No matter what you think about self-censorship, I believe that it is very important to at least have thought about the issues and be able to provide a reason to back up your stance. Without overemphasizing the scope and reach of our work, we writers need to understand how our profession affects the people around us. Only from that understanding–that responsibility–can we make a truly educated choice regarding our work.
When I meet a new writer, musician, artist, or any other creative type, the foremost question that intrigues me is: “how do you keep yourself on track?”
When you find yourself truculently bedighting your scrivenery with inimical prose, serried and thick as chaparral; I, for one, recommend elision instead. Otherwise, your writing may appear solecistic, and you, as a writer, solipsismal.
When someone asks for “description,” do you answer with “leave nothing to the imagination?”
Well, as you may know, this isn’t too classy, and although some folks may enjoy that, most probably don’t.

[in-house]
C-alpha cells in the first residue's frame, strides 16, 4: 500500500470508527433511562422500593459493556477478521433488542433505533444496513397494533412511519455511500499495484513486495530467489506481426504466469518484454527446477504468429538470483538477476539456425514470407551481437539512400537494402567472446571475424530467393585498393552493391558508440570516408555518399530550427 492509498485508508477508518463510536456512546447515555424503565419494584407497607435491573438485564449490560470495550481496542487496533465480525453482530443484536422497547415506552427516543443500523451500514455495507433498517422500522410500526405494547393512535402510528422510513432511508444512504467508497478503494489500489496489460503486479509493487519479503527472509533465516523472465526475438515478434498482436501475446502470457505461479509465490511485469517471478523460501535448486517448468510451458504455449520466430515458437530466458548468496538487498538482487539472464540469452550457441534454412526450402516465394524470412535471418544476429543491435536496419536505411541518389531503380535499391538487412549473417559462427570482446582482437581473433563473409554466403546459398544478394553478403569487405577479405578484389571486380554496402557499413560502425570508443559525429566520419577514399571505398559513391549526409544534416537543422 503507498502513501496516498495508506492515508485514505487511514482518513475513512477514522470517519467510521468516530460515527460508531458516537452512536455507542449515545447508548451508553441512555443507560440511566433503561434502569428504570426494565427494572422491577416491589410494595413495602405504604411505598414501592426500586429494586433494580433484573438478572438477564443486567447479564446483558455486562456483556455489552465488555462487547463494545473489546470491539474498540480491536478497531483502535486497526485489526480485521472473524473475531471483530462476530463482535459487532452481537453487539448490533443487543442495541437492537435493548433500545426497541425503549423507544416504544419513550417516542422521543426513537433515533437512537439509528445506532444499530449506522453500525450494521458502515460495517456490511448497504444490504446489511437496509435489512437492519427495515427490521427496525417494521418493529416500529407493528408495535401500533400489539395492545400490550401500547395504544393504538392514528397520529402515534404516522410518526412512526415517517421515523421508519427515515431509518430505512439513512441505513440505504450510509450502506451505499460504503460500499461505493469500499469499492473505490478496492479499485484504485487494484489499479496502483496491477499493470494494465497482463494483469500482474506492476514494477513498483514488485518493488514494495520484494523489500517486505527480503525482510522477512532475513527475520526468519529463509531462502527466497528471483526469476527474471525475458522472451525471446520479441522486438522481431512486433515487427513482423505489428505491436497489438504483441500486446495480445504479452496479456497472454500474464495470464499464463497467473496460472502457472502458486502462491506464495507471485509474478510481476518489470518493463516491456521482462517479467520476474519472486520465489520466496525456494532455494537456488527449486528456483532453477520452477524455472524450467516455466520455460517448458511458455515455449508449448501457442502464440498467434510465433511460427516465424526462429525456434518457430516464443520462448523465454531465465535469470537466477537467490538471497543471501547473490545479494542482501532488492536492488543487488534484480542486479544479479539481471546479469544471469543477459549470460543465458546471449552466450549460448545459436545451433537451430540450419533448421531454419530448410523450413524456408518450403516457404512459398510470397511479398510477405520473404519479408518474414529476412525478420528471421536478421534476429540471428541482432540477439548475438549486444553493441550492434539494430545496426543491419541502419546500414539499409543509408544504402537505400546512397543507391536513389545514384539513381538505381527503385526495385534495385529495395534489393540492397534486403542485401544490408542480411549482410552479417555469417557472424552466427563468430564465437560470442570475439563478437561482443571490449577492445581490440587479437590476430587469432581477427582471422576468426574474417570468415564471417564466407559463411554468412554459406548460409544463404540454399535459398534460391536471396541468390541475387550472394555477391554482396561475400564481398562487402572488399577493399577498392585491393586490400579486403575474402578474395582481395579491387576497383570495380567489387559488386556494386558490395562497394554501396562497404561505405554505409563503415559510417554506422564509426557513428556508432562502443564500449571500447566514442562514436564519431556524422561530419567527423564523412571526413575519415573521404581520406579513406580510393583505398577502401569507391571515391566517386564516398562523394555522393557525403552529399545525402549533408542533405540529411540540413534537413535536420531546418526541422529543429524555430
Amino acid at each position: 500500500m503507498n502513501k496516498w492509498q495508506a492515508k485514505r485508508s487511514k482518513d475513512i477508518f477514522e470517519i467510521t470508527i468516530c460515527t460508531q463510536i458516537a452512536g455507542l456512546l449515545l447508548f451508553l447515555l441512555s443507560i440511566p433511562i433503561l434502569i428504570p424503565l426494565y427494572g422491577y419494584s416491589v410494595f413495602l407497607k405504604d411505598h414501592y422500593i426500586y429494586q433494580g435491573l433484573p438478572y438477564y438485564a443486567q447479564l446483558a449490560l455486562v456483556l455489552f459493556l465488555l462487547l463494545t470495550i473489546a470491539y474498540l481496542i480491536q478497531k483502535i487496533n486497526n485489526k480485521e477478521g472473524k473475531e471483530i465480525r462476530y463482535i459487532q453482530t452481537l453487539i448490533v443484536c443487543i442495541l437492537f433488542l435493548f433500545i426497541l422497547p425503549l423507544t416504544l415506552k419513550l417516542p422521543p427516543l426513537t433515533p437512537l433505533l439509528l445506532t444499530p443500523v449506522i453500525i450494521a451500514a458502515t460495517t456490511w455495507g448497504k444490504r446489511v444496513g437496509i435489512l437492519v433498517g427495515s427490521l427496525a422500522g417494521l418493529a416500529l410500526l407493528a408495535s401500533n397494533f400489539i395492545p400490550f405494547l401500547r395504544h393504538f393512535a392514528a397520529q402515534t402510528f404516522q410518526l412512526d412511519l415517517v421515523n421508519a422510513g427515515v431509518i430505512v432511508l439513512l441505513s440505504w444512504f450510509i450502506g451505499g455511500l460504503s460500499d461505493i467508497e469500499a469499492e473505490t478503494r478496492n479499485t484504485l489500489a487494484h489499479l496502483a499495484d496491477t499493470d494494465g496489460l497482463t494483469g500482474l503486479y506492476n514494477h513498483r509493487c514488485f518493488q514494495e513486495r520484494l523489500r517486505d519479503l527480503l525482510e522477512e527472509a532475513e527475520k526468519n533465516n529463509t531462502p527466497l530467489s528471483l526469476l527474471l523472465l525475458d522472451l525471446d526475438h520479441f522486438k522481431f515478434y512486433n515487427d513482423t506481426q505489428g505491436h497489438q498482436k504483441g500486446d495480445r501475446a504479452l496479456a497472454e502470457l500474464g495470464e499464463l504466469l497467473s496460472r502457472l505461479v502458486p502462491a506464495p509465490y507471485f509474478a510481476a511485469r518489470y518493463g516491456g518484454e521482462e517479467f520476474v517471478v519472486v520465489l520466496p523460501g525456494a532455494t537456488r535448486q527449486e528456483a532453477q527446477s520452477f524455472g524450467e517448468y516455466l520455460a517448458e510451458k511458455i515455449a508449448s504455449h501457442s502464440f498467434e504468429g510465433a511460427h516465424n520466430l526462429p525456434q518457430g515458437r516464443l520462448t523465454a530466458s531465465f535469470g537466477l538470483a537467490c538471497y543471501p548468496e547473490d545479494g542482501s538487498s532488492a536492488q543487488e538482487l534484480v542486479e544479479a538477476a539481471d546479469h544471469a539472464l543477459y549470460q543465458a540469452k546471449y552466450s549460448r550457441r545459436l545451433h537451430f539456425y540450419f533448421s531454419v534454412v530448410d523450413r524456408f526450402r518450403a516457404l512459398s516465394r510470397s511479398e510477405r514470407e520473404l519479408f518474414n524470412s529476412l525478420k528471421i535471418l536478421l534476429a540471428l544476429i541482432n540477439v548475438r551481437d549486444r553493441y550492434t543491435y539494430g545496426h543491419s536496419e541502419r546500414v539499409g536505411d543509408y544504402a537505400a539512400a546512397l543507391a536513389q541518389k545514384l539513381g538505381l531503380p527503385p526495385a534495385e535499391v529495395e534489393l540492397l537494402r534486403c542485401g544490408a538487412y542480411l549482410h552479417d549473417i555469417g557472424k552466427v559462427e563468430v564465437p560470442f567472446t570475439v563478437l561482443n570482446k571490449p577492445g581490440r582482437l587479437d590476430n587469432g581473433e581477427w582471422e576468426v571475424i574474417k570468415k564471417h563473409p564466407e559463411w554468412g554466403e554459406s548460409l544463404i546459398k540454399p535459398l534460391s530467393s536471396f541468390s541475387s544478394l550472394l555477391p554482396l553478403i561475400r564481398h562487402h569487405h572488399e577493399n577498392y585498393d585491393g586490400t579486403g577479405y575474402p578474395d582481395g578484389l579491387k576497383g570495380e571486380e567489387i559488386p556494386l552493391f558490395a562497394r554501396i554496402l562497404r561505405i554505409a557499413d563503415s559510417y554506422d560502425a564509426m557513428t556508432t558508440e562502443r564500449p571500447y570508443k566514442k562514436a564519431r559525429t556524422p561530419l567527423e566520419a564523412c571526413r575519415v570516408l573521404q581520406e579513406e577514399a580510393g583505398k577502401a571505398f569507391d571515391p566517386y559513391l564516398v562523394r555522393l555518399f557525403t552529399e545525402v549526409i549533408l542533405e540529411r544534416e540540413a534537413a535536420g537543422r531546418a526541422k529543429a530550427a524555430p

I’d like to borrow a tired chiché from my music education experience, which is that the “practice makes perfect” mantra is misleading. Practice makes permanent is more often true. Only perfect practice makes perfect. Which raises the question: how does one practice writing?
According to me, there are at least 100,000 known writing strategies. Maybe even more (and that’s why we shouldn’t destroy the rain forest). Working at a college writing center has really opened up my eyes to all sorts of writing processes that professors recommend, and even though most of them have nonfiction, academic papers in mind, I think that we creative folks can glean something from their recommendations. The particular process I have in mind is called the Madman, Architect, Carpenter, Judge, brought to you by Betty S. Flowers, and…
It’s snowing again in Northern Virginia. There’s not much accumulation, mind you, but a friend of mine pointed out how oddly we Northern Virginians react to snow. As he says, we know that it’s going to snow every year, and yet it still manages to catch us off guard.
And everyone knows, a good villain is worth twice their body-weight in death rays.
In order to avoid betraying my utter ignorance, I’ll speak in vague generalities: if you’re walking or running efficiently, your body works a bit like a pendulum, swinging (not forcing) itself forward. I feel that I could run or walk for hours and never get tired when I’m running or walking in that ‘groove’. One long hill later and I have a different idea, but let’s not focus on that right now.
If your writing doesn’t make you squirm in the best of ways, then you’re doing something wrong.